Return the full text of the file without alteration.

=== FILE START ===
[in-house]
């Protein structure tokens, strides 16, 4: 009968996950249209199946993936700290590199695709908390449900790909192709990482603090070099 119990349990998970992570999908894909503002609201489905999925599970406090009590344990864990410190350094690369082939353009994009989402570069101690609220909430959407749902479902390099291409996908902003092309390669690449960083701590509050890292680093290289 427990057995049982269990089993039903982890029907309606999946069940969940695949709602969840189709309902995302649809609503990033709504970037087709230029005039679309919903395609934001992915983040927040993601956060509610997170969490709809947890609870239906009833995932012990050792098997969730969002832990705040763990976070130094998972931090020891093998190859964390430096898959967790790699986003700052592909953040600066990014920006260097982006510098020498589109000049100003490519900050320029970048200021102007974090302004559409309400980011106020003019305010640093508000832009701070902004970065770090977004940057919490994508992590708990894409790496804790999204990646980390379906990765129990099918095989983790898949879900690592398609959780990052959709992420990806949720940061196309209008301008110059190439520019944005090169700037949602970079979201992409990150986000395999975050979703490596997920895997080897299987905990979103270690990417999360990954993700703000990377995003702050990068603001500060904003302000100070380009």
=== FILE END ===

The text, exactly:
[in-house]
């Protein structure tokens, strides 16, 4: 009968996950249209199946993936700290590199695709908390449900790909192709990482603090070099 119990349990998970992570999908894909503002609201489905999925599970406090009590344990864990410190350094690369082939353009994009989402570069101690609220909430959407749902479902390099291409996908902003092309390669690449960083701590509050890292680093290289 427990057995049982269990089993039903982890029907309606999946069940969940695949709602969840189709309902995302649809609503990033709504970037087709230029005039679309919903395609934001992915983040927040993601956060509610997170969490709809947890609870239906009833995932012990050792098997969730969002832990705040763990976070130094998972931090020891093998190859964390430096898959967790790699986003700052592909953040600066990014920006260097982006510098020498589109000049100003490519900050320029970048200021102007974090302004559409309400980011106020003019305010640093508000832009701070902004970065770090977004940057919490994508992590708990894409790496804790999204990646980390379906990765129990099918095989983790898949879900690592398609959780990052959709992420990806949720940061196309209008301008110059190439520019944005090169700037949602970079979201992409990150986000395999975050979703490596997920895997080897299987905990979103270690990417999360990954993700703000990377995003702050990068603001500060904003302000100070380009």